A reason to crow

A species of the bird in Australia passes an Aesop fable test.

Updated: April 5, 2014 11:46:24 pm

A species of crow native to islands east of Australia has long wowed scientists with its intelligence, and now it has shown it can solve at least one puzzle as well as the average 7-year-old child, scientists have reported.

Like other research on the cognitive abilities of non-human animals, the study sheds light on the evolution of intelligence and whether disparate cognitive capacities develop in lockstep or at radically different rates between species. The results suggest that an understanding of cause and effect evolved fairly early.

By studying the cognitive abilities of other animals, “we can assess the factors which may have led to the evolution of different cognitive mechanisms, in particular the flexible problem solving, or intelligence, that we find in certain groups in the animal kingdom”, said biologist Sarah Jelbert of the University of Auckland, who led the research. “Understanding this could help us piece together the evolution of cognition in our own species.”

For the new study, published in the journal PLOS ONE, scientists captured six New Caledonian crows (Corvus moneduloides) from Grande-Terre, part of the archipelago of New Caledonia.

This species is the only non-primate that makes tools in the wild. They break off twigs, trim them, and tear off barbed leaves to use as hooks to dig for insects. In the lab, they have bent wires to retrieve out-of-reach food.

The scientists challenged the crows with a task inspired by the ancient Greek fable by Aesop known as the Crow and the Pitcher, in which a thirsty crow confronts a pitcher whose water level is too low for it to reach and so drops in stones to raise it.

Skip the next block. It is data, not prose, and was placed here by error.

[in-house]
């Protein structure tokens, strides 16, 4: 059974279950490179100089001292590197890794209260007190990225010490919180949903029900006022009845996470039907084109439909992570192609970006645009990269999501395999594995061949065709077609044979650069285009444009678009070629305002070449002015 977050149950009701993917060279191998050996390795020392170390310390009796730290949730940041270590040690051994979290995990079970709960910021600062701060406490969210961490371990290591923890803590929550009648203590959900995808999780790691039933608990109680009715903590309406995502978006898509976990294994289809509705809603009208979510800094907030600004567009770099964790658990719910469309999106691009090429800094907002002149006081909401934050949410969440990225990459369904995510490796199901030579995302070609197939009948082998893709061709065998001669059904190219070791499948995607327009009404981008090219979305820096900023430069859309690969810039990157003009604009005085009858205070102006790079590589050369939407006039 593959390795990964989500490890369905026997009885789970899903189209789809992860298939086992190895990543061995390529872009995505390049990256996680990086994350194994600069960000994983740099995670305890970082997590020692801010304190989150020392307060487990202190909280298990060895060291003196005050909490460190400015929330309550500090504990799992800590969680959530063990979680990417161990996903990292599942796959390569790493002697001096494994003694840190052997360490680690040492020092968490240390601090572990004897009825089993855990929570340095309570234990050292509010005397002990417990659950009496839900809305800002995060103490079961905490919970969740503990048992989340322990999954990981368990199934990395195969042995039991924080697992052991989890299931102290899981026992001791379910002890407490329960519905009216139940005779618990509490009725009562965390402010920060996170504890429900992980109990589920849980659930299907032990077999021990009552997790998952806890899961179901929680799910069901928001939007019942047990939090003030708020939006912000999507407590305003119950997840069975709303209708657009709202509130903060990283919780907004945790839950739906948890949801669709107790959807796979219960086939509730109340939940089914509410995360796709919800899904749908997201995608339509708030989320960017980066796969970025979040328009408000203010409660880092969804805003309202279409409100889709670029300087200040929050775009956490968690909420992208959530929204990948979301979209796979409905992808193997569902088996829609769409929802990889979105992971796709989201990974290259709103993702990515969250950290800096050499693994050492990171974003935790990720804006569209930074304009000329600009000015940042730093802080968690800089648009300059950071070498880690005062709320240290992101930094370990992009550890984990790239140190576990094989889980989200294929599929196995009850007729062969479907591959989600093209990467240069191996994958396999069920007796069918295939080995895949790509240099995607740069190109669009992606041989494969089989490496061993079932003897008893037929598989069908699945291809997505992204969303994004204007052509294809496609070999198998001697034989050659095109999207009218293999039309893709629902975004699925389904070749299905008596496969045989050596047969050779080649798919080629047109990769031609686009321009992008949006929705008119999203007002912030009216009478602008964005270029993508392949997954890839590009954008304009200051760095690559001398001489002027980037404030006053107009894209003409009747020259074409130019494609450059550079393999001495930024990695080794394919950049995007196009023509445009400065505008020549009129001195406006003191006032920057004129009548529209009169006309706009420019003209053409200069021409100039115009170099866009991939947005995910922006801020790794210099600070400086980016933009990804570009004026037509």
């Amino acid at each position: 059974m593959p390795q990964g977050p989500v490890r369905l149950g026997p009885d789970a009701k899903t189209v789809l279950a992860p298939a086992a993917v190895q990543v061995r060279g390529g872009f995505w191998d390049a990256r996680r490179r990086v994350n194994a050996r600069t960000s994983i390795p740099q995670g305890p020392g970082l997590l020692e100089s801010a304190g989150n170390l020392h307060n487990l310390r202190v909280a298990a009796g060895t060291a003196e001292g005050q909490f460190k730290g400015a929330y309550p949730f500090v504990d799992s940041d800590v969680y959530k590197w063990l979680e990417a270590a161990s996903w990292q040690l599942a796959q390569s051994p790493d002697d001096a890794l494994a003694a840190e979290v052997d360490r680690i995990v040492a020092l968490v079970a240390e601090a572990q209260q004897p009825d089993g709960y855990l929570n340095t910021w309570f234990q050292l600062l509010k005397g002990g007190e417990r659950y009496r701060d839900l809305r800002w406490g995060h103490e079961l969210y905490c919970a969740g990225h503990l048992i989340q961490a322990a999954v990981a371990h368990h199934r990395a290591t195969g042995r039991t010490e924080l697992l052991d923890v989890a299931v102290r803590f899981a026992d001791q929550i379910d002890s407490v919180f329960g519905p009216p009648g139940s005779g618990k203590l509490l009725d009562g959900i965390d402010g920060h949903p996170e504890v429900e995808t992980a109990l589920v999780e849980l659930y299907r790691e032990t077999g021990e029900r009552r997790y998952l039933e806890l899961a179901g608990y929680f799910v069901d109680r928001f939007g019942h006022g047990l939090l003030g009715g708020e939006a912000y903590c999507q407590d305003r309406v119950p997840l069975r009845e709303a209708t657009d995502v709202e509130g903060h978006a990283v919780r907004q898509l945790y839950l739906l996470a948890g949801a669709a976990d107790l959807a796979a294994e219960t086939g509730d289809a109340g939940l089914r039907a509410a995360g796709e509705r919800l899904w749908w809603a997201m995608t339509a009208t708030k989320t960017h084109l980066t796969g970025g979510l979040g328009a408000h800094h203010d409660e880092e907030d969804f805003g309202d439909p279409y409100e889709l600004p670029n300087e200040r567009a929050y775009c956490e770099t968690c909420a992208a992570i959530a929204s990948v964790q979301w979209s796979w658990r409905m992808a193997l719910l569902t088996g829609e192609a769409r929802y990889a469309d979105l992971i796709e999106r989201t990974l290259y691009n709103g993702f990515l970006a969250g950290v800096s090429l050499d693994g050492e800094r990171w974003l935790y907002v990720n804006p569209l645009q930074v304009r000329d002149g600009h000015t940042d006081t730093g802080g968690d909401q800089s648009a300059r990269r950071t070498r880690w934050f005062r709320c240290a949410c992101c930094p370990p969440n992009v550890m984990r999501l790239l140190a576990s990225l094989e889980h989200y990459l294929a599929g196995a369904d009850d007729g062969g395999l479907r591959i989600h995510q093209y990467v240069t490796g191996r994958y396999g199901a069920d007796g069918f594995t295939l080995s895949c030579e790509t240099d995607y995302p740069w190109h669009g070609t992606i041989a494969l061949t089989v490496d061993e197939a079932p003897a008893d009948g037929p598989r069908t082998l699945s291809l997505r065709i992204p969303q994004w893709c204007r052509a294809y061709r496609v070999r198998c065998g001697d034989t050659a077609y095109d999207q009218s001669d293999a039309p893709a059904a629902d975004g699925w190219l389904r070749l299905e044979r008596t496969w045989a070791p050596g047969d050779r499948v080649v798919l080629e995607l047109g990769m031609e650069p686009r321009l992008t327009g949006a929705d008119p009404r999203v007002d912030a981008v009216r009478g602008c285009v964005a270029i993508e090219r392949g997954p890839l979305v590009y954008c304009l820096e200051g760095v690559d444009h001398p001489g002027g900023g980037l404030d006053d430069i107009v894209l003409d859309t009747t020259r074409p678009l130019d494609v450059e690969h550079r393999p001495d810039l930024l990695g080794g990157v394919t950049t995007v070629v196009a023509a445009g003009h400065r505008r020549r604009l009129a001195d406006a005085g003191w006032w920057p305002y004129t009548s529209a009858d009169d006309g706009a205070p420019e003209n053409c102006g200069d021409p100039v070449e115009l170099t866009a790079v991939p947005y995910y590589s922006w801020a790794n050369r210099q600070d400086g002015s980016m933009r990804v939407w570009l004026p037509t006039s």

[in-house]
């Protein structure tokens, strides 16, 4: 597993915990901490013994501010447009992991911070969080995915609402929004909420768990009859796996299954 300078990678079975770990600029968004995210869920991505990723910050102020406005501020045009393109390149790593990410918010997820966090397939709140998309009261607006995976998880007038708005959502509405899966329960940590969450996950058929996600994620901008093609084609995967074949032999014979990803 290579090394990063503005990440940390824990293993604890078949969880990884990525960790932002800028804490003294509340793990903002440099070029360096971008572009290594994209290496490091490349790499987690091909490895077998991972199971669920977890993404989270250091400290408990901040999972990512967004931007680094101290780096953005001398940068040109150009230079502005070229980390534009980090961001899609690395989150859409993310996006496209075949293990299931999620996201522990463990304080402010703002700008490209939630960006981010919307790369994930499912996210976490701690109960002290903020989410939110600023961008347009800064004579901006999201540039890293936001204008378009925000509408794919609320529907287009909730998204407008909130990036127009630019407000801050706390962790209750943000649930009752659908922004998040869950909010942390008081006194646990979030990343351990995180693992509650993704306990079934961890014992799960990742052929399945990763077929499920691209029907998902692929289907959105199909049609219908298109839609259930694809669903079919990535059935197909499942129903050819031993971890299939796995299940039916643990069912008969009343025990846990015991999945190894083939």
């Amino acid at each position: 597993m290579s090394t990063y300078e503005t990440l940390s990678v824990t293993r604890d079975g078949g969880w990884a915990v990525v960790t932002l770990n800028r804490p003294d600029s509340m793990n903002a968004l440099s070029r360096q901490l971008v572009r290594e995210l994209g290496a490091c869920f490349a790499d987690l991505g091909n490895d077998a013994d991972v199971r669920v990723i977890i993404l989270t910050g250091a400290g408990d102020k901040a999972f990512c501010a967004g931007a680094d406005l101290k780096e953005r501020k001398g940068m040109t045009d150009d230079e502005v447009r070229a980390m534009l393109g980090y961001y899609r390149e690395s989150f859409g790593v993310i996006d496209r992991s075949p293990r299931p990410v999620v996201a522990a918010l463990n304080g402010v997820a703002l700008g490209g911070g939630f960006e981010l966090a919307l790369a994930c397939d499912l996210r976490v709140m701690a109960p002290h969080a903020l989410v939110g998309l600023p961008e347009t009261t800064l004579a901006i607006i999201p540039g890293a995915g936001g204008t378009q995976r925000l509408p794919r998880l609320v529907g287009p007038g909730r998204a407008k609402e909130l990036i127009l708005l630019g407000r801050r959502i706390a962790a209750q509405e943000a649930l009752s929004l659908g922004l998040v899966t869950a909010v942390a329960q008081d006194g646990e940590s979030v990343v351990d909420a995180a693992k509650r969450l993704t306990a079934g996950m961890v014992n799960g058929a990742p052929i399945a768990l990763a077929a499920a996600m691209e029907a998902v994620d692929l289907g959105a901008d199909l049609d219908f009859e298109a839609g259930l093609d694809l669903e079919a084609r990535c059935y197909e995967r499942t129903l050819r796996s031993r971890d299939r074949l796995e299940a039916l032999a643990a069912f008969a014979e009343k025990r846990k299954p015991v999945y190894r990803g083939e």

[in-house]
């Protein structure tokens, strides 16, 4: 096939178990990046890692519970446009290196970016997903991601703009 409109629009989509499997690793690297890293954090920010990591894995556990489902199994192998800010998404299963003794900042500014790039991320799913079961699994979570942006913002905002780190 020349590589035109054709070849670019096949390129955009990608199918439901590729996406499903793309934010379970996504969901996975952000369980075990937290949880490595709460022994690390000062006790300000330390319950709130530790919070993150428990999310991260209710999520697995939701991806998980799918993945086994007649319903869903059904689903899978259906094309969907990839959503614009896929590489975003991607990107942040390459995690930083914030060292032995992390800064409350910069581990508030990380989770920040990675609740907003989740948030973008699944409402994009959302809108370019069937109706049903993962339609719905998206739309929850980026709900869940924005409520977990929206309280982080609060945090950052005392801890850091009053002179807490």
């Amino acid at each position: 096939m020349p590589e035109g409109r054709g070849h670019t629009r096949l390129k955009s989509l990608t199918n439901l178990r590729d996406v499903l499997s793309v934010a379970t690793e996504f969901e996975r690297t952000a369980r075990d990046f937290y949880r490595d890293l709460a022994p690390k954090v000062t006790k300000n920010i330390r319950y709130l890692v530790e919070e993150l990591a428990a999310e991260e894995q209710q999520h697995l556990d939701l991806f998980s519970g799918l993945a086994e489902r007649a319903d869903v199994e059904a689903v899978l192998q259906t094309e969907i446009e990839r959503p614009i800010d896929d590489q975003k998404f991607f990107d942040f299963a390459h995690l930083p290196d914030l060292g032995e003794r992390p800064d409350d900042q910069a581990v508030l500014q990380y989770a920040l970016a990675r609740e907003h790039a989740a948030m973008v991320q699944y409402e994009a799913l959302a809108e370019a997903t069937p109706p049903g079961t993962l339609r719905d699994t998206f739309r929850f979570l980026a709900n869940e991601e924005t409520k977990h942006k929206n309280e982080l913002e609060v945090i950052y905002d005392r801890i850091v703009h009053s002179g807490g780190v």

After training the crows to pick up stones, Jelbert and her colleagues challenged them with different Aesopian set-ups in which cubes of meat attached to corks were in transparent tubes, too deep for the crows to reach.

The birds shined. Presented with two tubes, one partially filled with sand and the other partially filled with water, the crows wasted little effort dropping stones into the sand. Instead, 76 per cent of their tries were on the water-filled tube.

Given a choice of dropping rubber (which sinks) or polystyrene (which floats) as well as hollow objects into water-filled tubes, the crows opted for the water-raising rubber and solid objects on 90 per cent of their tries.

Presented with narrow and wide tubes with water at equal heights, they opted to drop water-raising objects into the wide tube more often — a less efficient though ultimately effective strategy. It took seven deposits to get the meat from the wide tube but two for the narrow tube.

In their understanding of physics — how objects displace water — the crows were comparable to 5-to-7-year-old children, the researchers said.

The birds’ successes showed that they understood causal relationships between actions, a key feature of human cognition. But their failures were also revealing. The task the crows muffed involved three tubes: one with a floating cube of meat, one connected out of sight (under the table) to the first, and one unconnected tube. The winning strategy was to drop stones into the second tube to raise the water level in the connected, treat-containing one (which was too narrow to hold stones).
Children solve the three-tube set-up by around age 8.

The crows’ failure, however, might be evidence of their intelligence. Because they failed at a task that made no causal sense (drop stones into seemingly unrelated Tube 2 to raise water in Tube 1?) but passed the other tasks, they appear to have been using causal understanding when they were successful. Reuters

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